FDA ASKS PURDUE PHARMA TO WITHDRAWL PALLADONE:
The FDA has asked Purdue Pharma L.P. of Stamford, Conn., to withdraw the pain drug Palladone (hydromorphone) from the market after the agency acquired new information indicating that potentially fatal adverse reactions can occur when Palladone extended-release capsules are taken with alcohol.
Palladone is a once-a-day pain management drug containing a very potent narcotic. New data from a company-sponsored study testing the potential effects of alcohol use show that when Palladone is taken with alcohol, the extended-release mechanism is harmed, which can lead to dose-dumping. Dose-dumping is a term that describes the rapid release of the active ingredient from an extended-release product into the bloodstream.
The consequences of dose-dumping at the lowest marketed dose--12 milligrams--of Palladone could lead to serious, or even fatal, adverse events in some patients. The risk is even greater for the higher strengths of the product. As a result of this potential serious safety risk, the FDA has asked Purdue Pharma, and they have agreed, to suspend all sales and marketing of Palladone in the United States, pending further discussions with the agency.
"All powerful pain management drugs have serious risks if used incorrectly, but the current formulation of Palladone presents an unacceptably high level of patient risk," says Steven Galson, M.D., Director of the FDA's Center for Drug Evaluation and Research. "Although we have not received reports of serious problems, this product has so far been used in a relatively small number of patients. We are concerned that as more patients take this drug, safety problems will arise since even having one alcoholic drink could have fatal implications."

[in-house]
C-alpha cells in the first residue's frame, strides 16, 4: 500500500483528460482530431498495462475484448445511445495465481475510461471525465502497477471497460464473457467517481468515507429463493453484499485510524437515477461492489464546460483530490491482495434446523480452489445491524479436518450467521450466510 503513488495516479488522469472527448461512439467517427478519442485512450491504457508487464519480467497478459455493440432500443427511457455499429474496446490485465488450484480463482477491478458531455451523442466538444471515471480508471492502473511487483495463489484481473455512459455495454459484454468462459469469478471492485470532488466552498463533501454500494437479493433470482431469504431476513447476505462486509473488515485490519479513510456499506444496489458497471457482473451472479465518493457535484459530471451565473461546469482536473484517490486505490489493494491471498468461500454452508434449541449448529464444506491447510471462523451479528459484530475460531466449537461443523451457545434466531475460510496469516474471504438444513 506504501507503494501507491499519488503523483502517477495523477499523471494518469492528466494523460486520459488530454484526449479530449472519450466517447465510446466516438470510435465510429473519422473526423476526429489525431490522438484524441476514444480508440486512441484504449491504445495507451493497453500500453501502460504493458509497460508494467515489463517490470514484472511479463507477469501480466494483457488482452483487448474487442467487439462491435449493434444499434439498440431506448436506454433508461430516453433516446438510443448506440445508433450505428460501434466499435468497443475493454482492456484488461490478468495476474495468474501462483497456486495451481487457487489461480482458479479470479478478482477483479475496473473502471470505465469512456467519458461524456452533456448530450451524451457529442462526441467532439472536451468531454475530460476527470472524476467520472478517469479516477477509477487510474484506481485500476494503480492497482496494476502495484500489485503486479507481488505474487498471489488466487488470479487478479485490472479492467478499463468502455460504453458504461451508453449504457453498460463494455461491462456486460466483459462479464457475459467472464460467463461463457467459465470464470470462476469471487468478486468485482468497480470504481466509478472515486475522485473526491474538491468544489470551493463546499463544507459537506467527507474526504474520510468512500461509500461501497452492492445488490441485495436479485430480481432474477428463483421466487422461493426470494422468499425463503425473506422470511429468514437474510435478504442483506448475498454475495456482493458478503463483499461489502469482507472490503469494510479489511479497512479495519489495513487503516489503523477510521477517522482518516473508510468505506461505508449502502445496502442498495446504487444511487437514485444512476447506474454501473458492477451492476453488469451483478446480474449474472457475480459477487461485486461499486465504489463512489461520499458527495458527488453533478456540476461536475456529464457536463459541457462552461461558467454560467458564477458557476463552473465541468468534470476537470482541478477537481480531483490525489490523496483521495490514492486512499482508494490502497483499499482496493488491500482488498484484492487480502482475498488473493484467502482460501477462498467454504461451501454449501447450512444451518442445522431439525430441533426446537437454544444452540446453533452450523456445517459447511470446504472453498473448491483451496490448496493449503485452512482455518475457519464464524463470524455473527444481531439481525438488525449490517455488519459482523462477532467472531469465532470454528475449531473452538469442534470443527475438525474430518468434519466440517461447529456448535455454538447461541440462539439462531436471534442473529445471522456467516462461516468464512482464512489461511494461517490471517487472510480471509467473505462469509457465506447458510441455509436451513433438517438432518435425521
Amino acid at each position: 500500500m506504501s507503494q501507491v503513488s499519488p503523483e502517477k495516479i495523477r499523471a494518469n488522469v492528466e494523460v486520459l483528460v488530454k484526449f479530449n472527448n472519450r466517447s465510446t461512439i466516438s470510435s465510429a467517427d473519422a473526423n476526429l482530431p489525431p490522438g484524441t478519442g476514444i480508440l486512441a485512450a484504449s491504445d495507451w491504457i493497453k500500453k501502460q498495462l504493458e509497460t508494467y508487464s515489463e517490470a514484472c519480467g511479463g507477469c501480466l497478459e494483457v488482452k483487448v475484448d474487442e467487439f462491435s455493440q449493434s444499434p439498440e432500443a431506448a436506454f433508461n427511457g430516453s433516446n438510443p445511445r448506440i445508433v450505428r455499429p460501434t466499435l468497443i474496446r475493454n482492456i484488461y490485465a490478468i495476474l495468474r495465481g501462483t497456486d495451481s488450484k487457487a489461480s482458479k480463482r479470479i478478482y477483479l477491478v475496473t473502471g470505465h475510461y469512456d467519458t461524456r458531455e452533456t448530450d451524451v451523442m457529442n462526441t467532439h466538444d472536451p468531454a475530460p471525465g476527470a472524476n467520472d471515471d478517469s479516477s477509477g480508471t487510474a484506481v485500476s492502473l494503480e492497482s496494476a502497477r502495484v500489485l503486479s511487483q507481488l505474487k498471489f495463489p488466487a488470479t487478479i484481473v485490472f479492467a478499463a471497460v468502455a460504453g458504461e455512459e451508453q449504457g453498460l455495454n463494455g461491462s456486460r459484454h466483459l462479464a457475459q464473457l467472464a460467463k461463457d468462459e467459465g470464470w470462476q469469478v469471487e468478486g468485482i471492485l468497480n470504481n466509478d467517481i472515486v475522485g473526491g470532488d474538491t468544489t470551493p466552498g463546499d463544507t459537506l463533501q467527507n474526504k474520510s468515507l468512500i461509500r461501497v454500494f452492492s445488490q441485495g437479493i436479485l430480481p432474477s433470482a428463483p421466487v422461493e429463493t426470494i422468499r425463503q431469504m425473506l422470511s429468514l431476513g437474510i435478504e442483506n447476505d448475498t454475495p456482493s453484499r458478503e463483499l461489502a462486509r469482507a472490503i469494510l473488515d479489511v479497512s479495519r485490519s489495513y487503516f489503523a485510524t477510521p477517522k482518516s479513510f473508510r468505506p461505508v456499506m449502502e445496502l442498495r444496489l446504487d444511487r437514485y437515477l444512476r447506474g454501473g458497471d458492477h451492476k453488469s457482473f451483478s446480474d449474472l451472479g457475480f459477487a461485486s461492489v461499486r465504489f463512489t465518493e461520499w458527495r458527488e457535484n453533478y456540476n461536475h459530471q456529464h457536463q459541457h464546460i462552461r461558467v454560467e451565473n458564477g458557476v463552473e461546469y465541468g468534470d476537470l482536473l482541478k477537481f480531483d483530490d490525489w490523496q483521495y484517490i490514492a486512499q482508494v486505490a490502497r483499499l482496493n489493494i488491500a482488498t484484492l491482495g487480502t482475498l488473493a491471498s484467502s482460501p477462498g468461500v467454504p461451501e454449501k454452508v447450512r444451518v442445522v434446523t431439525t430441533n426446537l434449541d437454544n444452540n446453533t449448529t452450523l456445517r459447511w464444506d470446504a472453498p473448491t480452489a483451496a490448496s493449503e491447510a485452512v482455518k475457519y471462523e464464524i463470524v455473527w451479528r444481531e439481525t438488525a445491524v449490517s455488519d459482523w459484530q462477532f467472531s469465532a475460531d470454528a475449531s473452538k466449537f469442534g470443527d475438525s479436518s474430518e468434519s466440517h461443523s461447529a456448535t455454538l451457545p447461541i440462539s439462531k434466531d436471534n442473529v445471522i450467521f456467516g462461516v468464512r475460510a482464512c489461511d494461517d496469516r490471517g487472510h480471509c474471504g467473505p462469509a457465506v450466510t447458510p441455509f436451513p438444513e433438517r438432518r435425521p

The current labeling for Palladone, approved in September 2004, already includes the standard opioid warning against the use of alcohol and Palladone. But the FDA does not believe that the risk of serious, and potentially fatal, adverse events can be effectively managed by label warnings alone and by a risk management plan.
People who currently take Palladone should consult with their physicians for alternative treatments. See www.fda.gov/cder/drug/infopage/palladone/default.htm for more information.